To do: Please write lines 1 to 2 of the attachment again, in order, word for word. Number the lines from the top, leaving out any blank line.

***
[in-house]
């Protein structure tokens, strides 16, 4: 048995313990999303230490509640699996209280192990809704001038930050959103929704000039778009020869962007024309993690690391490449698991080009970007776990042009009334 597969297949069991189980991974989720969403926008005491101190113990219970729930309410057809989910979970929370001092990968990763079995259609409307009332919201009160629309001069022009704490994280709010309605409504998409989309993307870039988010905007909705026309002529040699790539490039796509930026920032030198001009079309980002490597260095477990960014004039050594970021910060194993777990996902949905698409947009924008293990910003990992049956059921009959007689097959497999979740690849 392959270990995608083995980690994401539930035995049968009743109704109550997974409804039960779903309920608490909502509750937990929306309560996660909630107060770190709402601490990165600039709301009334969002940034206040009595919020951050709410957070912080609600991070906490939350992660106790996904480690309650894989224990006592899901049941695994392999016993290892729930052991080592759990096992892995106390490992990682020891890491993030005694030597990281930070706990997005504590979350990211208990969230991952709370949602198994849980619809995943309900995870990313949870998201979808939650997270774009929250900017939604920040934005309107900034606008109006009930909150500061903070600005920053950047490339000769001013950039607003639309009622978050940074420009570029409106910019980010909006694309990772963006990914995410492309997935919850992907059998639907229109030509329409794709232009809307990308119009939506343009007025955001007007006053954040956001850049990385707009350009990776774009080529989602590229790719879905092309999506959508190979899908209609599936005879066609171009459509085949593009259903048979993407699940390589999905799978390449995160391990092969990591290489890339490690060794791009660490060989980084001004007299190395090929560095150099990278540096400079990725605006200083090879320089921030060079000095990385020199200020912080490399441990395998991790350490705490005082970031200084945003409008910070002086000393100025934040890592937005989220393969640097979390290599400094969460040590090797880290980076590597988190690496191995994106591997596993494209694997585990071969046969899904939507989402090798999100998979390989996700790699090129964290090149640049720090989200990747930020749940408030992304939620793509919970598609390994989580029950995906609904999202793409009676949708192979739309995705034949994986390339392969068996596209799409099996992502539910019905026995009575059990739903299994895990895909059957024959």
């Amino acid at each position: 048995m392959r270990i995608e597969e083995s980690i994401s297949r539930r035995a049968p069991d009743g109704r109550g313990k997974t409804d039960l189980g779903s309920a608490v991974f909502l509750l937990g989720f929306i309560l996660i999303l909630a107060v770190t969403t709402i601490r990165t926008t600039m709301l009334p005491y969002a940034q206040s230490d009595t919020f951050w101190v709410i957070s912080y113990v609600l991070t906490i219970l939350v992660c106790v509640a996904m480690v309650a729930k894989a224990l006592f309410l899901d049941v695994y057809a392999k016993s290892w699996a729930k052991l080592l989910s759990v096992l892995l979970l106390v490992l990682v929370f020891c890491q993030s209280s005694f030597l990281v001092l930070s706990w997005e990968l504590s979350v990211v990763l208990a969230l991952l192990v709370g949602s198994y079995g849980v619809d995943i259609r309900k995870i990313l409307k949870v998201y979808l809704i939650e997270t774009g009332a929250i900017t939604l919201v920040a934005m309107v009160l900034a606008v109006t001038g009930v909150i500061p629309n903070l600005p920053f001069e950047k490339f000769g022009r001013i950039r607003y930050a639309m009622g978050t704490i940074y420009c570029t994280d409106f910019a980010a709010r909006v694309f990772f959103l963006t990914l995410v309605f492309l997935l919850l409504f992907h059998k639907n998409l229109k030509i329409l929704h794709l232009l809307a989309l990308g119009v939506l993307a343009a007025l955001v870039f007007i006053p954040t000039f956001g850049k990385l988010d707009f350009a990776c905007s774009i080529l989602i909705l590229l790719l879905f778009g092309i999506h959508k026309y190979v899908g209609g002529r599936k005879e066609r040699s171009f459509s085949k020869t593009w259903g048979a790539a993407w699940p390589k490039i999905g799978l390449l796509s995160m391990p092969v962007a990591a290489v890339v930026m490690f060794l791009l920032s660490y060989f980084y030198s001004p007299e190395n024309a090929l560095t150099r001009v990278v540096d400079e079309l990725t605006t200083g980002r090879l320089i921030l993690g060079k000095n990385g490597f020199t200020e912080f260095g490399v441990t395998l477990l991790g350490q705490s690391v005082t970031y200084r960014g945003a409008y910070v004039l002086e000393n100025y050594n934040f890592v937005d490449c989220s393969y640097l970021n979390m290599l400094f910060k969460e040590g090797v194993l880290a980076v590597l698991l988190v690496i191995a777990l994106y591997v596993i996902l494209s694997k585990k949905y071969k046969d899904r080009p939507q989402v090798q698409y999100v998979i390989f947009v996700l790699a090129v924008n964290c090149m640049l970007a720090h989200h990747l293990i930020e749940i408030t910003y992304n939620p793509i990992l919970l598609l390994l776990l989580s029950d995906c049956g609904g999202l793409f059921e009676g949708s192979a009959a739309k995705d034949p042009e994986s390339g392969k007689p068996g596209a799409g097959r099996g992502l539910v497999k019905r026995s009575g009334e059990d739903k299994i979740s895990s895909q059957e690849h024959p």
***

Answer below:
[in-house]
């Protein structure tokens, strides 16, 4: 048995313990999303230490509640699996209280192990809704001038930050959103929704000039778009020869962007024309993690690391490449698991080009970007776990042009009334 597969297949069991189980991974989720969403926008005491101190113990219970729930309410057809989910979970929370001092990968990763079995259609409307009332919201009160629309001069022009704490994280709010309605409504998409989309993307870039988010905007909705026309002529040699790539490039796509930026920032030198001009079309980002490597260095477990960014004039050594970021910060194993777990996902949905698409947009924008293990910003990992049956059921009959007689097959497999979740690849 392959270990995608083995980690994401539930035995049968009743109704109550997974409804039960779903309920608490909502509750937990929306309560996660909630107060770190709402601490990165600039709301009334969002940034206040009595919020951050709410957070912080609600991070906490939350992660106790996904480690309650894989224990006592899901049941695994392999016993290892729930052991080592759990096992892995106390490992990682020891890491993030005694030597990281930070706990997005504590979350990211208990969230991952709370949602198994849980619809995943309900995870990313949870998201979808939650997270774009929250900017939604920040934005309107900034606008109006009930909150500061903070600005920053950047490339000769001013950039607003639309009622978050940074420009570029409106910019980010909006694309990772963006990914995410492309997935919850992907059998639907229109030509329409794709232009809307990308119009939506343009007025955001007007006053954040956001850049990385707009350009990776774009080529989602590229790719879905092309999506959508190979899908209609599936005879066609171009459509085949593009259903048979993407699940390589999905799978390449995160391990092969990591290489890339490690060794791009660490060989980084001004007299190395090929560095150099990278540096400079990725605006200083090879320089921030060079000095990385020199200020912080490399441990395998991790350490705490005082970031200084945003409008910070002086000393100025934040890592937005989220393969640097979390290599400094969460040590090797880290980076590597988190690496191995994106591997596993494209694997585990071969046969899904939507989402090798999100998979390989996700790699090129964290090149640049720090989200990747930020749940408030992304939620793509919970598609390994989580029950995906609904999202793409009676949708192979739309995705034949994986390339392969068996596209799409099996992502539910019905026995009575059990739903299994895990895909059957024959």